Kate Roper is the Assistant Director of Early Childhood Services in the Bureau of Family Health and Nutrition at the Massachusetts Department of Public Health (DPH). Roper oversees several state and federal grants, including Project LAUNCH and Early Childhood Comprehensive Systems (ECCS) grants, and co-leads the Massachusetts Pyramid Model State Leadership Team. Roper has been in the field of early childhood education since 1978 as an infant teacher, teen parent child care director, trainer, adjunct faculty member, and independent consultant and curriculum developer.
Eve Wilder is the ECCS Coordinator at DPH’s Bureau of Family Health and Nutrition. Wilder has managed early childhood projects at DPH through the state’s ECCS grant for over 7 years. She has worked to strengthen early childhood systems of care in a variety of capacities since 2005, from providing home-based services to young children with autism spectrum disorders, to policy and program development at the Massachusetts legislature and DPH.
ED: How did you begin your career in early childhood?
Kate: I’ve always had a passion for understanding why people become forces for good. So, in college, I ended up with a joint major in psychology and education. I became more interested in early childhood by spending time in the nursery school on campus. At first I thought focusing on kindergarteners was too old, and then I decided focusing on preschoolers was too old. In my first job out of college, I ended up as an infant teacher in a child care program that was focused on supporting families going back to work. Here I gained an understanding of the importance of working with the whole family. Later, I earned a master’s degree in human development and worked with high-school-aged young parents. I started working alongside social workers and guidance counselors, and became familiar with the family systems model, where the family is central to supporting healthy development in their young child. I also began adjunct-teaching at local colleges on early childhood development and started consulting with the Massachusetts Department of Public Health (DPH).This eventually led to a position working directly for the DPH Bureau of Family Health and Nutrition. In 2003, Massachusetts was awarded an Early Childhood Comprehensive Systems (ECCS) grant from the U.S. Department of Health and Human Services’ (HHS’) Health Resources and Services Administration (HRSA). I started working on the ECCS grant which, at that time, was very open-ended and focused on coordinating across systems of family support, parenting education, early education and care, health, and mental health. Eventually, in 2006, I became the director of our ECCS grant. That year was also the inaugural year of the Massachusetts Department of Early Education and Care (EEC) and we partnered with them to build a strong emphasis on mental health. In 2009, we received a Project LAUNCH (Linking Actions for Unmet Needs in Children’s Health) grant from HHS’ Substance Abuse Mental Health Services Administration (SAMHSA) and I took on leading that project as well.
Eve: My career in early childhood started in college. I volunteered at a family shelter where I helped to provide child care. There was a boy living with his mom at the shelter who, at the age of four, was diagnosed with autism. I was blown away by the lack of supports for him and his mom and the late age of his diagnosis. That really motivated me to learn more about the various systems in place to help children and families—health, education, and social services—and to identify and find solutions to cross-systems-level issues. After I graduated from college, I became a specialty early intervention provider under the Individuals with Disabilities Education Act (IDEA) Part C, where I worked for several years providing home-based services to young children with autism spectrum disorders (ASD). I learned first-hand how the family and community context impacts child development. I then had an opportunity to work as a legislative aide for a member of our state legislature. It was fascinating working on the policy side, helping draft bills related to early childhood health and development. Eventually I earned a master’s degree in public health. I became a Leadership Education and Neurodevelopmental Disability (LEND) program fellow, and was able to focus on systems and policy issues impacting children with special health care needs. I started at DPH as a graduate student intern working with Kate and came on as staff when a position opened up on the ECCS grant. I’ve been at DPH for seven years working on both ECCS and the state’s Early Learning Challenge (ELC) grant.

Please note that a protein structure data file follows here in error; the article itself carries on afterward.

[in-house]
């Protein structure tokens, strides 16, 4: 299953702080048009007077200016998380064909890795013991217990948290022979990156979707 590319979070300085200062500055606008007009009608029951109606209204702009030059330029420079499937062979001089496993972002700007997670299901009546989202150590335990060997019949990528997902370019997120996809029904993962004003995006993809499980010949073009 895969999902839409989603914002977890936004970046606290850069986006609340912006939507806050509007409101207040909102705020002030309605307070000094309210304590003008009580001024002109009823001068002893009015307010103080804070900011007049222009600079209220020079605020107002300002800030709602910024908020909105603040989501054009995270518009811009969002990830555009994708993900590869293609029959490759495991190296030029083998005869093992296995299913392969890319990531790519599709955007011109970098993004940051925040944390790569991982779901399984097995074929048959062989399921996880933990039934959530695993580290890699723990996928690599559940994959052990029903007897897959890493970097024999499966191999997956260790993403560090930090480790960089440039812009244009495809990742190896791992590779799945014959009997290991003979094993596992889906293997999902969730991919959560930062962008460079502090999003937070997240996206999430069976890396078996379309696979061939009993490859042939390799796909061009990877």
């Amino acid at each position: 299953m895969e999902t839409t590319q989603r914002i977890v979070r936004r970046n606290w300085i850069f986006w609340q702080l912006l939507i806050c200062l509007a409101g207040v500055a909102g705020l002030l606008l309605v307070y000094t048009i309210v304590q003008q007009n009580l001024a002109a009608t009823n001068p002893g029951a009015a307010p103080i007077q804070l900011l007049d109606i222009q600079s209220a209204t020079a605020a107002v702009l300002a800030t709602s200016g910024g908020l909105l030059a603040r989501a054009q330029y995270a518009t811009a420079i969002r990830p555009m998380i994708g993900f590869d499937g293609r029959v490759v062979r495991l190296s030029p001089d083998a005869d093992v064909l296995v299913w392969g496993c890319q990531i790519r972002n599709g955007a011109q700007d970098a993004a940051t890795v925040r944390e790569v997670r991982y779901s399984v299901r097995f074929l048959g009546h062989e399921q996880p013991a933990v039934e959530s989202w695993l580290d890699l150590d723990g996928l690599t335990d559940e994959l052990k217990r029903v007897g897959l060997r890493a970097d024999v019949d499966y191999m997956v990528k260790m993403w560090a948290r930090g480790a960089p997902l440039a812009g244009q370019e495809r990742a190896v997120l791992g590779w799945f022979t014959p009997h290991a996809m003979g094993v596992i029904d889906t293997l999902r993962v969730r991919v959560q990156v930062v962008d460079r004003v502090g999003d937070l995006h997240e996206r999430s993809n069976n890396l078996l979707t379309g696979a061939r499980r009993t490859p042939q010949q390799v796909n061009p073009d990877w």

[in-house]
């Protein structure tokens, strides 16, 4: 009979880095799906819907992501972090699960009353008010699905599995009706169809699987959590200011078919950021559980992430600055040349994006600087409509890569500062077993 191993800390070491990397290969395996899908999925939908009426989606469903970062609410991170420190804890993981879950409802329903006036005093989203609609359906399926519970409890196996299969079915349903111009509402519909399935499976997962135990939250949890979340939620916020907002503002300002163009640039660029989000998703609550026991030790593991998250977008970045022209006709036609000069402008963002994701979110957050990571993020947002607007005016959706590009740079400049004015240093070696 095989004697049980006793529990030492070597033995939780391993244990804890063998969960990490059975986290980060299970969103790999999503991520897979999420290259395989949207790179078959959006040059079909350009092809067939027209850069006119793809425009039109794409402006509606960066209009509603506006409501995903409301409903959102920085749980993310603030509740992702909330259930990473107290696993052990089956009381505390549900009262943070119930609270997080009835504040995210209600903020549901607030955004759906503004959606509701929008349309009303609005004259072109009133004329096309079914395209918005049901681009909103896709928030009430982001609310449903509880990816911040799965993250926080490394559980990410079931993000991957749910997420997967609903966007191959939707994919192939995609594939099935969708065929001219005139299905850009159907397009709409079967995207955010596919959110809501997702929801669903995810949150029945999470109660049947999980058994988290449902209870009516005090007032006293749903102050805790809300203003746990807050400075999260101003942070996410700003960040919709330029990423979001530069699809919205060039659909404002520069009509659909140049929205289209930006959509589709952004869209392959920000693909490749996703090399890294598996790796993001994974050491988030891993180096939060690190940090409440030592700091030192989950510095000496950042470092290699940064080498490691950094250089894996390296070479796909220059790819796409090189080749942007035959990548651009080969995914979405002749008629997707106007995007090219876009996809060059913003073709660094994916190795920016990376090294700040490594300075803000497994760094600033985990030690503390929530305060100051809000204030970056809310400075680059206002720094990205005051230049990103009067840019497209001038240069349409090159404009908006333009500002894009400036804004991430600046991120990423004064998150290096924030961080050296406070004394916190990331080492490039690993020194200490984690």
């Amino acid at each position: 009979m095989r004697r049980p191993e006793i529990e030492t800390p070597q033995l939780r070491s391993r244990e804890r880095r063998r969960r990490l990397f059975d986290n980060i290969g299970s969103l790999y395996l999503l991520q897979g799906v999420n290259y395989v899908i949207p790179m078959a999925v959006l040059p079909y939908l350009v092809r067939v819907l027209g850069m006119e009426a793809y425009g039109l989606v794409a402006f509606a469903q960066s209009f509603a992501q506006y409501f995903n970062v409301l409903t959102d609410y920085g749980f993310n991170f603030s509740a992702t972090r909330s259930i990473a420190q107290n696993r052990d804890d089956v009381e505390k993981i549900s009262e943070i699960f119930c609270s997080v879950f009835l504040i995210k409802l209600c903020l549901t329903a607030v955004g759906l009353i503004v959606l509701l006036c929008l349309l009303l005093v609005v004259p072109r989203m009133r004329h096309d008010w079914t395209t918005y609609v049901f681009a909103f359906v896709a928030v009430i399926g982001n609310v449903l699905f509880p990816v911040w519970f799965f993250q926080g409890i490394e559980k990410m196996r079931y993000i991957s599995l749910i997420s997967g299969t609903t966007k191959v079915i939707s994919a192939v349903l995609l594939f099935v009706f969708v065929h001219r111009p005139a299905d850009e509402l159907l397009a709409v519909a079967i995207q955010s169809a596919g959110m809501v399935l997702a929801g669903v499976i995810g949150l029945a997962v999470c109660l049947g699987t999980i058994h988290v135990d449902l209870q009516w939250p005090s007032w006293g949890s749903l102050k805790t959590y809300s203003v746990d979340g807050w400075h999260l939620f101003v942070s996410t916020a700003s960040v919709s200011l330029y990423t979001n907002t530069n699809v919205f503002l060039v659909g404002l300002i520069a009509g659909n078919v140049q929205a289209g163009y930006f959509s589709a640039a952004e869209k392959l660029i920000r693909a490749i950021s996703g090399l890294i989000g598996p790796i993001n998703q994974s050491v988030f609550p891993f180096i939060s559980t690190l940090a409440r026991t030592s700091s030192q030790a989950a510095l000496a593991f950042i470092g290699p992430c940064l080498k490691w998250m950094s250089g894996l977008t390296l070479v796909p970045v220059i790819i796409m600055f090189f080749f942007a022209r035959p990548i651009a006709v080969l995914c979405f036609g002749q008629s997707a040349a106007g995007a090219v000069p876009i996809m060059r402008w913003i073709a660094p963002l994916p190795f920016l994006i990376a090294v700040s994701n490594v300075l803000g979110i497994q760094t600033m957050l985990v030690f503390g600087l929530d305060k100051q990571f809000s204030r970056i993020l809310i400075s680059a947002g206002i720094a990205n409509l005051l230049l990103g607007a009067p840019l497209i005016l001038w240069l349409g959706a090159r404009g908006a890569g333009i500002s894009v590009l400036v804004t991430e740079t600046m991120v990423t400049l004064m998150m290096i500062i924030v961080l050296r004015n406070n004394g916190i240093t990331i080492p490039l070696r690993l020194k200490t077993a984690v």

ED: What efforts have you and your organization been involved in to improve the quality of early childhood programs and services?
Kate: For the first eight years of our ECCS grant we mostly functioned as a convening and development office that served any of the state’s early childhood collaborative projects and technical assistance (TA) opportunities. For example, we worked with the Children’s Trust to bring Strengthening Families to the state; and with EEC to being implementing the Pyramid Model. We convened a state leadership team for Pyramid Model implementation. We also used our convening power to develop an Early Childhood Mental Health Strategic Plan, which led the state to apply for and receive a SAMHSA systems of care grant and our Project LAUNCH grant. Our efforts were really focused on working with other state agencies to develop initiatives that benefit young children. It worked out nicely that during this phase, EEC invited us to the table when they applied for and were awarded the ELC grant. As one of four agencies within the state to receive ELC funding, we helped lead efforts to develop coordinated TA focused on trauma-informed care and family mental health. We also helped bring more of a health focus to child care in the state by building capacity in regional offices and by hiring regional nurses.